Shift in IS curve and its Effect on Equilibrium Income

Changes in fiscal policy are the main reasons for the shift in IS curve. A number of factors can be responsible for the shift in aggregate demand. This shift consequently leads to change in the level of equilibrium output.

According to the Keynesian theory, for a given rate of interest, changes that occur in consumption level, business investment level, government expenditure, and taxes shift the aggregate demand function and bring changes in the level of equilibrium output. Some of these major factors that lead to shift in the IS curve have been explained below:

Changes in Autonomous Consumer Expenditure

Autonomous consumption expenditure rises with the increase in stock of wealth or expected future income, which shifts the aggregate demand upwards leading to a rightward shift in IS curve.

For example, when more gold mines are discovered, the people of that country become more optimistic about the prosperity of the economy, and so their autonomous consumption level rises.

On the contrary, a decline in autonomous consumption expenditure has a reverse effect. For any given interest rate, the aggregate demand shifts downwards, equilibrium level of output falls, and consequently, the IS curve shifts leftwards.

Changes in Investment Expenditure unrelated to Interest Rate

A change in interest rate affects the amount of planned investment and the output level. However, this only causes a movement along the IS curve rather than a shift.

However, an increase in the level of planned investment expenditure (occurs when business companies are optimistic about a new venture) not related to interest rates, causes an upward shift in the aggregate demand (C + I + G). This, further results in the rightward shift of the IS curve, at a given rate in interest.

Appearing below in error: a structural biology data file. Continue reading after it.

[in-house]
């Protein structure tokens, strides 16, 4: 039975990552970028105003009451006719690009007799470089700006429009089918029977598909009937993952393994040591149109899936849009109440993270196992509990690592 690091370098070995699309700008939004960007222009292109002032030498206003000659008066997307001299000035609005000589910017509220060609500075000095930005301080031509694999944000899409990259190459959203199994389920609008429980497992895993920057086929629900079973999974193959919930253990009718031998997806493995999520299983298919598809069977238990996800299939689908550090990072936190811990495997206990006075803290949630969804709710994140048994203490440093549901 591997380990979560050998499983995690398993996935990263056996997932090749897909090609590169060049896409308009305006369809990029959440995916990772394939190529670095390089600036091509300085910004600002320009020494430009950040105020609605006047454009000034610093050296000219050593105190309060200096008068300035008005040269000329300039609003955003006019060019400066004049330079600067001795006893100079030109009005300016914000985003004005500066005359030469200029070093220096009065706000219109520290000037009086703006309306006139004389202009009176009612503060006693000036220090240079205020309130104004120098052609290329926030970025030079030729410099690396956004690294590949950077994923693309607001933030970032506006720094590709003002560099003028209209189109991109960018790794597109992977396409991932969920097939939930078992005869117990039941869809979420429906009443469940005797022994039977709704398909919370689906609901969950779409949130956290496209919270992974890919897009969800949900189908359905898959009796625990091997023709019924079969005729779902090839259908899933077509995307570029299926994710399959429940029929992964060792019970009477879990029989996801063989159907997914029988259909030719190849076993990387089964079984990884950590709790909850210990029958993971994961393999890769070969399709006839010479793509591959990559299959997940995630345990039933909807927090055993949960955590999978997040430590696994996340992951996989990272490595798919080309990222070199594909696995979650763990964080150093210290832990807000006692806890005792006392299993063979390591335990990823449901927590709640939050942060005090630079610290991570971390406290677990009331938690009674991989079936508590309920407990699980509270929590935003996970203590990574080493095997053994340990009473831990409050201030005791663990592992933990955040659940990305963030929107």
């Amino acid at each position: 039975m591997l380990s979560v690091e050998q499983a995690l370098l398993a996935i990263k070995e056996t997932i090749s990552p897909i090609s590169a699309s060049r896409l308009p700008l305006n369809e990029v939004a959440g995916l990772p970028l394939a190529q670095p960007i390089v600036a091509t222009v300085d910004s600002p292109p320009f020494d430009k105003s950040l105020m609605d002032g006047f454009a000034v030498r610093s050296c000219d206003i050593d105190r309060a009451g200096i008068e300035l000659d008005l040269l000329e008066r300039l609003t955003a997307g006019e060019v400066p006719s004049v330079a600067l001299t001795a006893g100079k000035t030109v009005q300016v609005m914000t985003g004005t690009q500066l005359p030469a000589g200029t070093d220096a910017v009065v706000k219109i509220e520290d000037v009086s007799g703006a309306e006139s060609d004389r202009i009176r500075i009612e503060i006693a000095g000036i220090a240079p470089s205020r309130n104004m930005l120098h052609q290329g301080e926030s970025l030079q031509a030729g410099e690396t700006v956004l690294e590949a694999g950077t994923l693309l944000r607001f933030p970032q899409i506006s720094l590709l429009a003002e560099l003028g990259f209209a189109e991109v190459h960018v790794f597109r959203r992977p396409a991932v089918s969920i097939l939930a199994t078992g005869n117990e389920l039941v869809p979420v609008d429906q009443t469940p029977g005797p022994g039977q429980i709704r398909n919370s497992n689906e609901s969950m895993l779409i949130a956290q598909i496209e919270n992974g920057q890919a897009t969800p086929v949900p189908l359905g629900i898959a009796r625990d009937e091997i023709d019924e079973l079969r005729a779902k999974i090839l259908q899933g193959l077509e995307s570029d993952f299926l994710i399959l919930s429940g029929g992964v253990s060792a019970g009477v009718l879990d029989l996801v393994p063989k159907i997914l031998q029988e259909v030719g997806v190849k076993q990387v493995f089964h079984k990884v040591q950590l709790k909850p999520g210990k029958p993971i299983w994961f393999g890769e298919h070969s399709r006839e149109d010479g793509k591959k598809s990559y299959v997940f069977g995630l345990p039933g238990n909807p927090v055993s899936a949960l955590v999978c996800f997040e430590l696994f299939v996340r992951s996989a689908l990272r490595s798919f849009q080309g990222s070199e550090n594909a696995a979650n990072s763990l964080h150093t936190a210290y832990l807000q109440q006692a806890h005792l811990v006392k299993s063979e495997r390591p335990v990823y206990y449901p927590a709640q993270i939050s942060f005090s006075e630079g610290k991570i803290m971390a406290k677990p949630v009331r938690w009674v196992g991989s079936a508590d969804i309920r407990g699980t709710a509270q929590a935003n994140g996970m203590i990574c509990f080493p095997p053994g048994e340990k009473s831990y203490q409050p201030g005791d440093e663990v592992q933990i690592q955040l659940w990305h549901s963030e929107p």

A fall in investment spending (occurs when business firms are pessimistic due to internal and external conflicts) shifts the demand curve downwards and thus the IS curve shits to the left.

Changes in Taxes

Change in taxes have an indirect effect on aggregate demand function. A decline in taxes increase consumer expenditure, as government’s tax cut policy results in an increased level of individuals’ disposable income. This shifts aggregate demand upwards for any given interest rate, and results in the upward shift of IS curve.

However, the intensity of shift in IS curve due to reduction in taxes is less in comparison to the effect of government expenses. So, change in tax has relatively smaller effect on aggregate demand, and the equivalent change in IS curve also remains relatively small.

Change in Net Export unrelated to Interest Rate

Changes that occur in the net exports as a result of change in interest rate only causes a movement along the same IS curve. However, an autonomous rise in net exports not related to interest rates lead to a shift in IS curve.

For example, if the clothes produced in China are in more demand in the USA than the clothes produced in France, aggregate demand function of China increases and causes the IS curve to shift rightwards.

Conversely, when autonomous net exports fall, aggregate demand function shifts downwards, output level decreases and the IS curve shifts left.

Changes in Government Expenditure

An increasing level of government expenditures leads to an upward shift in the aggregate demand function. As the demand increases, aggregate output level also rises, which results in the rightward shift of the IS curve.

On the other hand, a decline in the government expenses, aggregate demand shifts downwards, the equilibrium output falls, and this causes the IS curve to shift left.